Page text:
Cardiff Met, and especially the Textile courses, celebrated the International women’s day by inviting a few speakers to talk about what that represents in terms of global awareness of the women’s condition both in Middle East and in the Western reality:
Alumnus Alex Wall for Xandra Jane who decided young to start her own business based on sustainable design where nothing is wasted;
Jo Perrin, volunteer for Vintage Vision, a non profit social enterprise run by women that develop projects around vintage fashion from donated clothes and resell them together with the history and the emotions they bring along from their previous owners. Their approach is based on promoting the recycling and re-use of clothing and textiles;
Jean Jenkins, senior lecturer in employment research in Cardiff Met. Her research is based on the women’s work conditions in the garment industry, mostly in Middle East. Pubblications here.
As Jenkins’s research shows, while tailoring was mostly a male occupation, with the beginning of the mass manufacturing it arrived to be today a mostly women’s occupation (80%).
While in UK women’s rights became equal as men’s from the ’70, that doesn’t apply to the Eastern countries like Bangladesh, India and Cambodia, to name a few, where work conditions are still very poor and where most of the international well-known brands are manufacturing their garment careless of that reality. A reality where the vulnerable labor sector (mostly young and female) are forced to work within closed factories without the possibility to leave, often without water, proper rest, toilets and for 11/12 hours a day. The lack of a proper Health and Safety Policy and the local police forces that stand up in defense of the factory owners instead of the workers led in time to numerous cases of building crashes and thousands of deaths.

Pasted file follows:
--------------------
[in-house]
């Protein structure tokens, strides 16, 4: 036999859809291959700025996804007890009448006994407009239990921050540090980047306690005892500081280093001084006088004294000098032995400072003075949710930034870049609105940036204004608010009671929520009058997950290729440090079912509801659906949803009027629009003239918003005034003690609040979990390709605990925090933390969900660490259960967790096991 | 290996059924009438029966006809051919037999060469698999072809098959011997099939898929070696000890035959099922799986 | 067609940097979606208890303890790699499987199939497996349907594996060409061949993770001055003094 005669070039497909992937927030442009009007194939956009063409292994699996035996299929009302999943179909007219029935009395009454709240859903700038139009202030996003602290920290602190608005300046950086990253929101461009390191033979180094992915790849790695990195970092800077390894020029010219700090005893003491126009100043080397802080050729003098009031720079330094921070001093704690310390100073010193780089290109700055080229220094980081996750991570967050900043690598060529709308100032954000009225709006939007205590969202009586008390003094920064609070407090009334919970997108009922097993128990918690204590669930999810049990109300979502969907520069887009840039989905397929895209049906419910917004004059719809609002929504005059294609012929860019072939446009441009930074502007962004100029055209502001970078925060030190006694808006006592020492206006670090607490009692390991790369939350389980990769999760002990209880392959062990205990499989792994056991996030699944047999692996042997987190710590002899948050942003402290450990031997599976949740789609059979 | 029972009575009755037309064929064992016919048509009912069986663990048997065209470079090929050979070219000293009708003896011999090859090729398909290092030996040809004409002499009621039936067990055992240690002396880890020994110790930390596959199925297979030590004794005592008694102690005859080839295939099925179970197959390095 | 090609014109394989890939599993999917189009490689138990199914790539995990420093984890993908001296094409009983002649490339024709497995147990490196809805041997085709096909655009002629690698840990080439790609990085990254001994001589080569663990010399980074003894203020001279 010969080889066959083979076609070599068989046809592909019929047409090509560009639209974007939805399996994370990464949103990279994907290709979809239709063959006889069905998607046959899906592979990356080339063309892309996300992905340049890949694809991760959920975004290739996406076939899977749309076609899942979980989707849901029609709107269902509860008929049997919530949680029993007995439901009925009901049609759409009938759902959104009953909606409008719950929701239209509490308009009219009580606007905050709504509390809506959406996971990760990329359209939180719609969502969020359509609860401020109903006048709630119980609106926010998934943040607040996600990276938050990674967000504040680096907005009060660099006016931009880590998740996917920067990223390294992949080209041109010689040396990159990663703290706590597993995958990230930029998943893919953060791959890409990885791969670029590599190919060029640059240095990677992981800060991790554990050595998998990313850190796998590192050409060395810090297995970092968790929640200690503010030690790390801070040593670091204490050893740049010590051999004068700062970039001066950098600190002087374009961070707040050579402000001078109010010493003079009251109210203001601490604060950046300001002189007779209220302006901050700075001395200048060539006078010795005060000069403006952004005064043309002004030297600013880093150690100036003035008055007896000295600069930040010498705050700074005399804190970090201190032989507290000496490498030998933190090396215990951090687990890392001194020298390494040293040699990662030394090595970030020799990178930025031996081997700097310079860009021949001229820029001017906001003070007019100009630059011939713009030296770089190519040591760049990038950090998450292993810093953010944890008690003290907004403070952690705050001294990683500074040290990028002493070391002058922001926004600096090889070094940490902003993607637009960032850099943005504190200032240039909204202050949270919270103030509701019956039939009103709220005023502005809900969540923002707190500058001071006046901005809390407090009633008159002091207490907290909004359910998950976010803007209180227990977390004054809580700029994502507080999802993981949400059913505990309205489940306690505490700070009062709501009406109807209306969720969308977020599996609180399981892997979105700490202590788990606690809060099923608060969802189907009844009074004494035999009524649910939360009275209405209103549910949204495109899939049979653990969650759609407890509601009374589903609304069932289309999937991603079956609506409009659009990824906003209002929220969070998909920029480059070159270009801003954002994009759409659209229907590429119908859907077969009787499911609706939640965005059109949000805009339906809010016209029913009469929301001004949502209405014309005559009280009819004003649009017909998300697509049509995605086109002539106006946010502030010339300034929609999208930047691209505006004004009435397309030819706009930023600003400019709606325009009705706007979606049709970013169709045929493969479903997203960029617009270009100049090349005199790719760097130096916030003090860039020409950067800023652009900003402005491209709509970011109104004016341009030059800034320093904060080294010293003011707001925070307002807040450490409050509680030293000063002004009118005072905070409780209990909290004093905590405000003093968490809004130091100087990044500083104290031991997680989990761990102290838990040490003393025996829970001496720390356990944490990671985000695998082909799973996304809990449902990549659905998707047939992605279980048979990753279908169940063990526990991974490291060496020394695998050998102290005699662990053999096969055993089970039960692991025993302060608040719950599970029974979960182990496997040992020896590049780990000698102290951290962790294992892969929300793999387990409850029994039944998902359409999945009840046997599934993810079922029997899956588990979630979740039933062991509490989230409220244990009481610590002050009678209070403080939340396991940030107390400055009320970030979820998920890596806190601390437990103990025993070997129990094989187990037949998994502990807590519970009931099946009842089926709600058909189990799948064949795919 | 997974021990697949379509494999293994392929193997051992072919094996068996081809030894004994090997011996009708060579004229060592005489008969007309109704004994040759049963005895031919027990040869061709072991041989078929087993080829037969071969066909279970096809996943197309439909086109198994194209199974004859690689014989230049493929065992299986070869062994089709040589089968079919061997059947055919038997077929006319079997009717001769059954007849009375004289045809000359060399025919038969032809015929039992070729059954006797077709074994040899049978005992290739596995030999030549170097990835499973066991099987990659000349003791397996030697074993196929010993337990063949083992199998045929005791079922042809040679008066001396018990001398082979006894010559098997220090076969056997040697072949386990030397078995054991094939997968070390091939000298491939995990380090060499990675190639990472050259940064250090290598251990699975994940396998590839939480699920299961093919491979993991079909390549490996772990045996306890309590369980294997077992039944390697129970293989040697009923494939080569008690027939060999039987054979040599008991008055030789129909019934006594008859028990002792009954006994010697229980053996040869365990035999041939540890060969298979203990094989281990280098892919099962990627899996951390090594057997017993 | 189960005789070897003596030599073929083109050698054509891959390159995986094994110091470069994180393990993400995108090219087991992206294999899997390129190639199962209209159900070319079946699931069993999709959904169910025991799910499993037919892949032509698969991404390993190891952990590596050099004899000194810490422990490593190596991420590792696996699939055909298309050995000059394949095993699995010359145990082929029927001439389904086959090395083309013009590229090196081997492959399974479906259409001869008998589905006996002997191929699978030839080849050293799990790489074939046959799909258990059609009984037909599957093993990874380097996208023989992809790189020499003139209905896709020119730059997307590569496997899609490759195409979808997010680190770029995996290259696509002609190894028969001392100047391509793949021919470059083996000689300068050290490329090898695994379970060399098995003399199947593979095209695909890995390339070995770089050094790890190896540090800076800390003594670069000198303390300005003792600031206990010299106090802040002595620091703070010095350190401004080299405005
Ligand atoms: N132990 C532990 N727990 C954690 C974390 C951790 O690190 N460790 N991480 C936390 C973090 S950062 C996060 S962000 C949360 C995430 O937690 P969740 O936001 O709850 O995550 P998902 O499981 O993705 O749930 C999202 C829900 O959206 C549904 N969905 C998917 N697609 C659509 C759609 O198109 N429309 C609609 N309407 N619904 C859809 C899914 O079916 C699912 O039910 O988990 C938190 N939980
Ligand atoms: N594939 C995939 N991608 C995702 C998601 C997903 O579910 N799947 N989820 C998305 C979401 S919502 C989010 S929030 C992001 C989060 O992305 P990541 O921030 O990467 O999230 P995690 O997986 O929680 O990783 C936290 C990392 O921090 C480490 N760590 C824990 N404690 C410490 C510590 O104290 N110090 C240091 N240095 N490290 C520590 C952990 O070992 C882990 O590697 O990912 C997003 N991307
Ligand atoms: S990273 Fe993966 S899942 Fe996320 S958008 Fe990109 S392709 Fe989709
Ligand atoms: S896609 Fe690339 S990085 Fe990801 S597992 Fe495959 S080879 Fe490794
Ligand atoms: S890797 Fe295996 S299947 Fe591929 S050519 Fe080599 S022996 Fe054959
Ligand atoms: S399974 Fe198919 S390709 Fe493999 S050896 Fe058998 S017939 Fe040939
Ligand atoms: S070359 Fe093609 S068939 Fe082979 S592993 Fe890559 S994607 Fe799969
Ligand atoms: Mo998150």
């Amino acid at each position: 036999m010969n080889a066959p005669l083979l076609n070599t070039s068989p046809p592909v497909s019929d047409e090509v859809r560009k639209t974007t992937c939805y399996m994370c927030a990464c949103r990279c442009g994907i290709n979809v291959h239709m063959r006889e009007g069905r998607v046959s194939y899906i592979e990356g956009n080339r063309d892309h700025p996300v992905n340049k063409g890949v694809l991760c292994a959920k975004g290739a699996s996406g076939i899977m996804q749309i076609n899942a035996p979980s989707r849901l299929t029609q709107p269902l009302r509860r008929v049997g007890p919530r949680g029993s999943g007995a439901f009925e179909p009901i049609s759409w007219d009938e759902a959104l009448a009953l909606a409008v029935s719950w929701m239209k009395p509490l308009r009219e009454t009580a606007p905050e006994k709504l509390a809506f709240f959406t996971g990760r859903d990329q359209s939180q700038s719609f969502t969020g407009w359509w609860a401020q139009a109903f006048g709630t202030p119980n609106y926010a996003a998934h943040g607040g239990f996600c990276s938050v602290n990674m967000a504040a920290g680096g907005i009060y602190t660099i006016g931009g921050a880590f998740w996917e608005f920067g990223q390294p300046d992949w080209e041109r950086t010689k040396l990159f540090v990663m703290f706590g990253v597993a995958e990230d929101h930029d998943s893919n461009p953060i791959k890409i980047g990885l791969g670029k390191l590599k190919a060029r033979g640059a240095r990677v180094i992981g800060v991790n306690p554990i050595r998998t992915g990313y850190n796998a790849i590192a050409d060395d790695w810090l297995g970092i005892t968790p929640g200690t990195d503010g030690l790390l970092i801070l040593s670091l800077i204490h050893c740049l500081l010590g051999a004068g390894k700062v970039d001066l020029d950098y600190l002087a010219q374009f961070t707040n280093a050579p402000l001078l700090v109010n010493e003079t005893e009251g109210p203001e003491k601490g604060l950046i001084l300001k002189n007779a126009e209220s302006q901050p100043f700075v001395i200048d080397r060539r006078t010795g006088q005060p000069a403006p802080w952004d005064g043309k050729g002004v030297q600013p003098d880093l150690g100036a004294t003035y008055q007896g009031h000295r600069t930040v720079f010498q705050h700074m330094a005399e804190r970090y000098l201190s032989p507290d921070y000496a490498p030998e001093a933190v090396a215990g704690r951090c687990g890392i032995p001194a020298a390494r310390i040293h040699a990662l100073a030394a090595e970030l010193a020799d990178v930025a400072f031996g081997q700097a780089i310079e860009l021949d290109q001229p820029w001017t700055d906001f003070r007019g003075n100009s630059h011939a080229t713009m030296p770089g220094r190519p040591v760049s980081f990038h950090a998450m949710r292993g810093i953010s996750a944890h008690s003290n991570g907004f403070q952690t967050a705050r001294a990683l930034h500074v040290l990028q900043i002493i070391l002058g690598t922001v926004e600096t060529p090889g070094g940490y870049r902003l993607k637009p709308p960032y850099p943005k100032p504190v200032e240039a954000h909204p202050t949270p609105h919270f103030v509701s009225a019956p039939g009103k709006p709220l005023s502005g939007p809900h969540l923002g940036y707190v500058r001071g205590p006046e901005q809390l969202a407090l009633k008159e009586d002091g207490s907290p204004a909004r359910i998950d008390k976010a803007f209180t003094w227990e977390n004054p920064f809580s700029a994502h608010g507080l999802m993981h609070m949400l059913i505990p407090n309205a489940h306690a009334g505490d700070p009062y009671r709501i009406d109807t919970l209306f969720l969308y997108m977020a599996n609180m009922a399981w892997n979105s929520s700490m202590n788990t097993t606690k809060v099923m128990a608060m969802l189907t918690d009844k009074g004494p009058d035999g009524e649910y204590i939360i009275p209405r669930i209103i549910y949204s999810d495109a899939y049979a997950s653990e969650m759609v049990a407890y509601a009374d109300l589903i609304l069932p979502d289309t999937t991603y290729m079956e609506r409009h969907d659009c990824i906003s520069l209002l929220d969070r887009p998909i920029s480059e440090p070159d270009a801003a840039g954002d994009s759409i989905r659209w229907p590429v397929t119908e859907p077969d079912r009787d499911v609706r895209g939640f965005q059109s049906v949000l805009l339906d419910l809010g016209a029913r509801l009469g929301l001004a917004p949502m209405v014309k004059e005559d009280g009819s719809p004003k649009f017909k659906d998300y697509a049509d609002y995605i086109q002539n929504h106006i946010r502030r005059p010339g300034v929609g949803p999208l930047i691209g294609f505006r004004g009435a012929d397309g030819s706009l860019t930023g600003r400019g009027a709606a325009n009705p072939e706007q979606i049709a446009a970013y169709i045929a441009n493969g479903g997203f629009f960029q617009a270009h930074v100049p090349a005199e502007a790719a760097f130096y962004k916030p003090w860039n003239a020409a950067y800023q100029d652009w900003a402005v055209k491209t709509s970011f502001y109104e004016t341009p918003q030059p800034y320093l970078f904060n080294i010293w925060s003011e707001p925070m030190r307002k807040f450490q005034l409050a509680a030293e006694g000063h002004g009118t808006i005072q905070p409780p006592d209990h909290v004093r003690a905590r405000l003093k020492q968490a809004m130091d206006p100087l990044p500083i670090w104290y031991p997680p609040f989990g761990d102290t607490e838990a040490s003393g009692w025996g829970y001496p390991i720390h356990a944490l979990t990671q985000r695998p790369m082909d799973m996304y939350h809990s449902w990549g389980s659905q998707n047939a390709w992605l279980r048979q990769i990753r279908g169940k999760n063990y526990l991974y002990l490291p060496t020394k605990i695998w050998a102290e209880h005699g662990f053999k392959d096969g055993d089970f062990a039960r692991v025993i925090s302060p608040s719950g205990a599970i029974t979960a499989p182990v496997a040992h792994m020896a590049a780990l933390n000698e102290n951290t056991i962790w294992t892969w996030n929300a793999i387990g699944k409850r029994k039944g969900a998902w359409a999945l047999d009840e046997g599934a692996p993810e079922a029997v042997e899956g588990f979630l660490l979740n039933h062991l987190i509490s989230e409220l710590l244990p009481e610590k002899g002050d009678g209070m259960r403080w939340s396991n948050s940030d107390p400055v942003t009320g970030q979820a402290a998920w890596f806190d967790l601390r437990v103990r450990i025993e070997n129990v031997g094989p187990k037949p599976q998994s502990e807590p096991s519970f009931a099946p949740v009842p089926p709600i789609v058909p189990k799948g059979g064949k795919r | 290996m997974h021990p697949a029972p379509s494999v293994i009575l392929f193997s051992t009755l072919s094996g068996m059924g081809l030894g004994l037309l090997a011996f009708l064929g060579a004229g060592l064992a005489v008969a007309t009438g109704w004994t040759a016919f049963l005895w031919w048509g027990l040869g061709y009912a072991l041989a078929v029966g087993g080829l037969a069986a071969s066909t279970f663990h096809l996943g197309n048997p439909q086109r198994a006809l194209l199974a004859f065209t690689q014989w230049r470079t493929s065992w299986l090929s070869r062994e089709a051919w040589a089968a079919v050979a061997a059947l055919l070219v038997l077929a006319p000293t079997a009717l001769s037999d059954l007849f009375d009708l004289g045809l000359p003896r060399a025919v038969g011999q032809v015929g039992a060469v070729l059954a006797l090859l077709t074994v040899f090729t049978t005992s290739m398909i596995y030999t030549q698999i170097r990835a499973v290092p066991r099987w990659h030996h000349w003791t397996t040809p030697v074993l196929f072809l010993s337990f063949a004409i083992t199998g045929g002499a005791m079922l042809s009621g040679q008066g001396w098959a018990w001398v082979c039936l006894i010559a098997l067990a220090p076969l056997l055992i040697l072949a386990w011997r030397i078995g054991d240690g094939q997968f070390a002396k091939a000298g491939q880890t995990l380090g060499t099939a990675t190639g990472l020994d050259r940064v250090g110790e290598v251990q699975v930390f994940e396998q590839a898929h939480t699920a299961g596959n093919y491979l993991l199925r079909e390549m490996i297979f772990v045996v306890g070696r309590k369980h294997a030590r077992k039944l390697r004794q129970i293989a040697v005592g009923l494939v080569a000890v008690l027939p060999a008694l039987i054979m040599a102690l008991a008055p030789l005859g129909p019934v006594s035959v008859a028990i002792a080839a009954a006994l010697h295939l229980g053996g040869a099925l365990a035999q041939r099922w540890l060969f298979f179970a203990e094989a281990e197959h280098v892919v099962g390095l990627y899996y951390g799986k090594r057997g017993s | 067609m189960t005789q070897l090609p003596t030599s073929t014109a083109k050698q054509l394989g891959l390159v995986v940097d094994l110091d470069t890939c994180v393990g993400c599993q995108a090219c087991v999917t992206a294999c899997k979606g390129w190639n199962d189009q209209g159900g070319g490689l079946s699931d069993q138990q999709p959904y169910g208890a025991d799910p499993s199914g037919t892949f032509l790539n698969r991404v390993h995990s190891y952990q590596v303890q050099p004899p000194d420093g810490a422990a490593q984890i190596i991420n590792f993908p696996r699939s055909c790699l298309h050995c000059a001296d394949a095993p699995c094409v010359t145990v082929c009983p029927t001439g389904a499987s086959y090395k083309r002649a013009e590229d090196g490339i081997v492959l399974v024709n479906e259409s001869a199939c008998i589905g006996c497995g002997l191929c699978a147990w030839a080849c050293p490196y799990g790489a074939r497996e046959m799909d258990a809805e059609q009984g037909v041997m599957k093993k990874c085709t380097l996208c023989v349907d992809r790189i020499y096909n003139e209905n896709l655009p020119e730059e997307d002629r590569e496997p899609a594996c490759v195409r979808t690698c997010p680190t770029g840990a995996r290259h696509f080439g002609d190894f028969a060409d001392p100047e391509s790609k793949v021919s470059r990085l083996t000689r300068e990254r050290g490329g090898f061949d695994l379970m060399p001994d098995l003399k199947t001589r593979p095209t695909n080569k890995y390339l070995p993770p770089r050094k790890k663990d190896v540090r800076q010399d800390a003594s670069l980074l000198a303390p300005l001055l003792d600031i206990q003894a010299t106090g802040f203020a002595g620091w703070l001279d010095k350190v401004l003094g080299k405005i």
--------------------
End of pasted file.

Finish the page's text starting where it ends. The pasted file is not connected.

Considering as well that ‘THE FASHION INDUSTRY IS SECOND ONLY TO OIL FOR HOW POLLUTING IT IS TO OUR ENVIRONMENT’ as sustained by Alex in her website, we can only assume that this is the top of the iceberg and begin to wonder what’s actually behind our branded clothes and the real industry behind our textiles.
We as individuals, and most of all as designers/creatives have to become more aware and create awareness, research about the materials we use and how these can influence the life of the garment and of our environment ones it’s disposed of. Question the provenience of our clothes as well as our food and everything we come in contact with during our day to day life. So where does my t-shirt comes from, who made it and how much was he/she payed if I only bought it for 2£ and in what conditions did he/she worked for me to wear it?
One of the speakers said, with my big surprise I have to admit, that the boycotting of a label is not the answer, that by doing so we take the work away of the poor workers. That we should only ask that label to provide information from where does my garment comes from. But if we continue to buy from them anyway how do we prevent those worker from being enslaved? Why should the label begin to care about it if the income continues to be the same and they didn’t care in the first place anyway?
I bring here the most exhaustive definition of boycotting I could find, not in the Oxford or Cambridge dictionaries which I found reductive, but in the Italian Wikipedia one: ‘The boycott is an individual or collective action which aims to isolate, obstruct and / or modify the activity of a person, or that of a group of people, a company or an entity or even a State, as it was considered not conform to the principle or the universal rights or social conventions’
I conclude saying how much I appreciate my tutor’s involvement in creating awareness among us while i discovered it’s not a common use in all universities. I definitely have a different mind set, even thought I always tried to waste as less as possible and doing my best to make the difference, or at least to do my part in terms of sustainability and work ethics of the factories I come in contact with during my career.